NOTE: This article is written for our first generation Cloud Control Panel. A version of this article is also available for our next-generation Cloud Control panel.
When should I use Rescue Mode?
If your Linux system has become non-bootable or is suffering from critical system errors, you can use Rescue Mode to recover your system data. These problems may be caused by file system corruption, boot file corruption, or other configuration errors. Normally, if your system encounters any problem during the boot process, you would boot in to a maintenance mode environment known as Single User Mode that would allow you to login with your root password and check for any errors. Unfortunately, using Single User Mode has its share of problems:
Your system is read-only and you cannot make corrective changes.
- Most services such as networking are disabled. This would prevent you from copying your data to another server.
- You would have to access your server using the Console, which is slower than using a traditional SSH login.
To avoid having to use Single User Mode, you can bring your server up in Rescue Mode through the Rackspace Cloud Control Panel.
What is Rescue mode?
Rescue mode grants the root user full access to your non-bootable server’s filesystem. You can use it to modify problems in configuration files or to copy data from your Cloud Server to a remote location. Rescue Mode through the Rackspace Cloud Control Panel is similar to booting into single-user mode with networking enabled.
Getting your server into Rescue mode
- Log in to the Rackspace Cloud Control Panel. Click on Hosting > Cloud Servers, and select the server that you want to bring up in Rescue Mode.
- From the section labeled Actions For This Server you will see the button marked Rescue.
- Once you click the Rescue button, read the information on the pop-up window which describes the Rescue Mode process, and then press the button marked Enter Rescue Mode.
- Notice that, for Linux servers, the rescue environment is limited to 90 minutes. This means that you will only have 1.5 hours to correct the problems on your server before it automatically reverts to its original state.
- The server will go through the process of building into Rescue Mode showing the progress in the Status field.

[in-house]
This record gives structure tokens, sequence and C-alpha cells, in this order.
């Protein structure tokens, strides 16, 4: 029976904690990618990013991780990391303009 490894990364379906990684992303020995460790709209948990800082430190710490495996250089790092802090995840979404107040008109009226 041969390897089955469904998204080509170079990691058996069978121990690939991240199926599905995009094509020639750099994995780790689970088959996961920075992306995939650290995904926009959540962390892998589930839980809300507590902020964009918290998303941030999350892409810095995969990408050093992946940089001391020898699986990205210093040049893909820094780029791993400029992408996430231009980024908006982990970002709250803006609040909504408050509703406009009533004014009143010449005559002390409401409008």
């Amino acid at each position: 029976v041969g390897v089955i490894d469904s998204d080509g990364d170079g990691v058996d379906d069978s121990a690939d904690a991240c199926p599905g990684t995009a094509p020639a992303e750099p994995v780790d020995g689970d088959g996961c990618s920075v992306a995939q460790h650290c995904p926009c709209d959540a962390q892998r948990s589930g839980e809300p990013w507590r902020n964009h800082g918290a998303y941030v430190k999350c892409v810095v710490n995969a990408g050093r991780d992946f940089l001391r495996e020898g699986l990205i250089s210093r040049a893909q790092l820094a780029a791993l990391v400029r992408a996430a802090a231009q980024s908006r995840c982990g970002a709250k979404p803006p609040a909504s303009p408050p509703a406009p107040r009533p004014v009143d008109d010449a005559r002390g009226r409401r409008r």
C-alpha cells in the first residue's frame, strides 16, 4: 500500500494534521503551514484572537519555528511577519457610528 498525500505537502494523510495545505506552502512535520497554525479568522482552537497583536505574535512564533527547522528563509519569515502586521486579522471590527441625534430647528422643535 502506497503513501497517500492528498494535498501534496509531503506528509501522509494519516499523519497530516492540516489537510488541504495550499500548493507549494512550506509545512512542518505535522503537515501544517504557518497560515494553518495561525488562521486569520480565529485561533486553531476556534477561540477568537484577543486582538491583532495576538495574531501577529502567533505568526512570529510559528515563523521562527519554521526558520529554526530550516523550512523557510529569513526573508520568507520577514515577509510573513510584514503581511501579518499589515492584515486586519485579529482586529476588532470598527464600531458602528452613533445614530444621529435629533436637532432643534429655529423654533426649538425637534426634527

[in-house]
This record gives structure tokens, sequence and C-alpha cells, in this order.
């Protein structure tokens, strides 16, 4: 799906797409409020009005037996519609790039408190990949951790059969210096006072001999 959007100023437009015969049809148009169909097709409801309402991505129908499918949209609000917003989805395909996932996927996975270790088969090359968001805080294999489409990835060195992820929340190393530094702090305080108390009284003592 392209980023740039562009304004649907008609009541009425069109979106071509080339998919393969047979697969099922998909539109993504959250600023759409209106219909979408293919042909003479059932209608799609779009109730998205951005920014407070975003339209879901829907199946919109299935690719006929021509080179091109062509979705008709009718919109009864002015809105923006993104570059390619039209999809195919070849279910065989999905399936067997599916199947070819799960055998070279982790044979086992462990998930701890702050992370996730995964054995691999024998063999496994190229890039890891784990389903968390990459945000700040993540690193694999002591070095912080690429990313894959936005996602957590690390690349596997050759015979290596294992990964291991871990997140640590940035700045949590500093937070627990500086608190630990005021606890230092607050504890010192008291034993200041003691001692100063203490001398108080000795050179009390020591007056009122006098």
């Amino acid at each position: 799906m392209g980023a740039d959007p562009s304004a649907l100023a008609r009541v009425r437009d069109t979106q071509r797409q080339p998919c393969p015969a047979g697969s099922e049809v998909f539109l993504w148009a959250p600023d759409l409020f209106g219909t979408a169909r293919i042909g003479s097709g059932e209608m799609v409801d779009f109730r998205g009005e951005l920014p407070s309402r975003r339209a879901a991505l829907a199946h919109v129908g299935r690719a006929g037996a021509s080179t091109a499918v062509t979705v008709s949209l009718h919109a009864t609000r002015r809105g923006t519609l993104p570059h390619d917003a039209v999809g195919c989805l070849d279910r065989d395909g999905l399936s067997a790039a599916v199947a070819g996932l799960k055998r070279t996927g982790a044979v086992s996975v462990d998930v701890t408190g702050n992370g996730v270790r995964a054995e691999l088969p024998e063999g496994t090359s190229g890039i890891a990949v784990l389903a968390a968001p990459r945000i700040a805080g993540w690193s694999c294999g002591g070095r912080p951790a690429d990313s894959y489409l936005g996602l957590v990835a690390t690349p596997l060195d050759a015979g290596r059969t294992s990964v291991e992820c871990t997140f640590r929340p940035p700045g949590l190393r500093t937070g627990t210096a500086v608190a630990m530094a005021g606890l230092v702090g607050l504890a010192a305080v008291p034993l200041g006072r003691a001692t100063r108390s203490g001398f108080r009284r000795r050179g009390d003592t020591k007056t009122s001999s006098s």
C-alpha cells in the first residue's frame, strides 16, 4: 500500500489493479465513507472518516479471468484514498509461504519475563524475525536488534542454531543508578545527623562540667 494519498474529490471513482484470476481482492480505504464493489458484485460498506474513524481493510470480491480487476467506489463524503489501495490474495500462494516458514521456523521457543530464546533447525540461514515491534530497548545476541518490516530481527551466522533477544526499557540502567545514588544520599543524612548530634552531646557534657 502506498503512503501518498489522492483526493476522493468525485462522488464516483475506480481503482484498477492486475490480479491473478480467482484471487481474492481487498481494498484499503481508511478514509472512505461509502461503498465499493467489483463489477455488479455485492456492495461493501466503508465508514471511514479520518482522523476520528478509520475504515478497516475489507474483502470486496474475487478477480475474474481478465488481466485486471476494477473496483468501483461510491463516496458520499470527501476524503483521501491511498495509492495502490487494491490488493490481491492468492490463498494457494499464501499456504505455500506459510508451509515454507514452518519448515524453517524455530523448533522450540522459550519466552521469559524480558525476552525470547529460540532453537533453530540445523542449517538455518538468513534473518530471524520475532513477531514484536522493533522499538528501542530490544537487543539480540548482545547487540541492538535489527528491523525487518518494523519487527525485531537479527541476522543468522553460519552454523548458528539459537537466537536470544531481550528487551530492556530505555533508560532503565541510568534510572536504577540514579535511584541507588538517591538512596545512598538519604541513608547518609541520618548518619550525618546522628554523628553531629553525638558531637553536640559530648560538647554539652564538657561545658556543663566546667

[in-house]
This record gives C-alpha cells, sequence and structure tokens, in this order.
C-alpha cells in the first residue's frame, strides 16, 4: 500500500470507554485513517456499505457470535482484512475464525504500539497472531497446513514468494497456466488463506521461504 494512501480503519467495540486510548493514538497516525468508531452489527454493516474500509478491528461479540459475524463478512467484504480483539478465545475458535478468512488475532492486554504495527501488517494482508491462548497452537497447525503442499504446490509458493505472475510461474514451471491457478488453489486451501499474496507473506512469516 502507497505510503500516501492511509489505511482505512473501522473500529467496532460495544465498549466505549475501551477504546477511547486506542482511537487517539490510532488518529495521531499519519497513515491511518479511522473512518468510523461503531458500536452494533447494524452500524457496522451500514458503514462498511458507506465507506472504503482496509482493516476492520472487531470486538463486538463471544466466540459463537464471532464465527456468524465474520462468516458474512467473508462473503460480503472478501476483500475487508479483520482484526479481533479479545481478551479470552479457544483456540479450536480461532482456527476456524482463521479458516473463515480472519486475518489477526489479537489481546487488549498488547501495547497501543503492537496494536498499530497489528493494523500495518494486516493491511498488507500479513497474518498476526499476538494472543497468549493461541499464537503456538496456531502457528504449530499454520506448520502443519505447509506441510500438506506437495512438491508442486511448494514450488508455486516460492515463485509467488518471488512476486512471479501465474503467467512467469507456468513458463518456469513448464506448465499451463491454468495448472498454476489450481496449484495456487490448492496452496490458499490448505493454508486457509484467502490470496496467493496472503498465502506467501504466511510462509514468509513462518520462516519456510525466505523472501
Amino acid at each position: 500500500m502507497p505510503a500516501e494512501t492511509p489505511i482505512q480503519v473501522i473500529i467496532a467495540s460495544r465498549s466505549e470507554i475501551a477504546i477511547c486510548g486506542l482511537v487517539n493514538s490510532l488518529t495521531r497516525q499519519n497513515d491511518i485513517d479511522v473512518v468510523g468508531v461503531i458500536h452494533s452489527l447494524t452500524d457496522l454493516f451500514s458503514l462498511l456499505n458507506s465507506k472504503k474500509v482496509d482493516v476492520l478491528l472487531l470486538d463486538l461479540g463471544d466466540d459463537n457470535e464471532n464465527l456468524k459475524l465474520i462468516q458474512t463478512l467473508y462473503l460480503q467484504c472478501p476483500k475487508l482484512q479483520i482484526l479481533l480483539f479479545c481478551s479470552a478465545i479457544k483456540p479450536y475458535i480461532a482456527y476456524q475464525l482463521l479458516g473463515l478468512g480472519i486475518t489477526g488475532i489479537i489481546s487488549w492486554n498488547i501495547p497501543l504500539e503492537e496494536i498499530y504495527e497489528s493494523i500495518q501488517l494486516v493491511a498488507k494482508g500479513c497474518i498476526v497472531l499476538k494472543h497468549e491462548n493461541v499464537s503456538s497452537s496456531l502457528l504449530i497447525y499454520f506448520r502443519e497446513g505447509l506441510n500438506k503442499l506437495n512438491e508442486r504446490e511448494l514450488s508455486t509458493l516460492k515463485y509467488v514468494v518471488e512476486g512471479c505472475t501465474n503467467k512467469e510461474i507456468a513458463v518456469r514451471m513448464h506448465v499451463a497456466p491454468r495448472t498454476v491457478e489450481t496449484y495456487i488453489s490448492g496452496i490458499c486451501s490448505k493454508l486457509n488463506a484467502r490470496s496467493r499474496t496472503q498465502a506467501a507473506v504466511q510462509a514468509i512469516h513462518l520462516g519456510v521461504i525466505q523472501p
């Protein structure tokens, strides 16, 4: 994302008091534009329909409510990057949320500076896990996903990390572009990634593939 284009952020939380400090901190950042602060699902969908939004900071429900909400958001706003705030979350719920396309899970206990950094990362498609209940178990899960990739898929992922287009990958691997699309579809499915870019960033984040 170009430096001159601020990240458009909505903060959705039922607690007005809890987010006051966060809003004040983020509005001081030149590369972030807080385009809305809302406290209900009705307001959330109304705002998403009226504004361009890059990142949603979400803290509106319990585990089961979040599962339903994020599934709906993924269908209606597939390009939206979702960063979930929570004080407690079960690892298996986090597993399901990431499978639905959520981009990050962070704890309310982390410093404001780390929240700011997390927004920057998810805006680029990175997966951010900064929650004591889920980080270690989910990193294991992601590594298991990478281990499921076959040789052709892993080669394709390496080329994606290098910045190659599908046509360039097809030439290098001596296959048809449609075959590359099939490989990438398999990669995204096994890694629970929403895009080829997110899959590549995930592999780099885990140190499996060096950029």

- When the Rescue Mode build is complete, the status will show "Rescue Mode" preceded by a red 'X'
Connecting to your server in Rescue Mode
- Next, you will receive an e-mail from Rackspace Cloud Support with your new temporary password to login into Rescue Mode, as seen below. This email will be sent to the Primary Contact on the account. The red arrow in this image points to the location of your temporary Rescue Mode password. You will notice that Linux servers are allowed 90 minutes in Rescue Mode, while Windows servers are allowed 24 hours.
- Once you have received the new password, you can use an SSH client to connect to your server using the public IP address and the temporary root password to login to Rescue Mode.
Troubleshooting your server in Rescue Mode
You'll get output that looks similar to what is below:
- Look at the different disk names that are found. A disk entry looks like:
Disk /dev/sdb1: 2147 MB
- This shows us the device and the size of the disk. Here is a description of the different disks in this screenshot:
- The first block, the one with the size of about 2GB, is the rescue mode filesystem.
- The second block, the one in the screenshot with a size of 10.2GB, is the server's file system. Its size will be different depending on the size of your server, of course.
- The third block will be your swap space.
- Once you've identified the block for your server's file system check out that part after "Disk" that looks like a file path. In the example above, the device is:
- That could also be "/dev/sdb1" or "/dev/xvdb1". It can be different depending on the distribution image used to build your server. Now that you know your file system's device you can assign it a directory and mount it for access. Plug your file system device into the following command in place of "/dev/diskdevice":
mount /dev/diskdevice /mnt
- For example, for /dev/sda1 the command would be:
mount /dev/sda1 /mnt
- Now you can access your files through the /mnt directory. Just remember that you'll need to put "/mnt" in front of the usual paths you'd use to get to files. For example, if you have a problem in the /etc/fstab file you need to fix, you'd actually access that file at:
- If you were to just edit "/etc/fstab" while in rescue mode you'd change the fstab for the rescue mode file system, not your normal file system.
Exiting Rescue Mode
- That’s it! Once you are done troubleshooting your system, you can exit Rescue Mode by clicking the link labeled Exit Rescue Mode in the Rackspace Cloud Control Panel under your Server Details page.
Now that we've seen different ways to connect to a Linux Cloud Server, we're going to cover some important security concepts for keeping them safe, starting with a discussion about Host Key Fingerprints.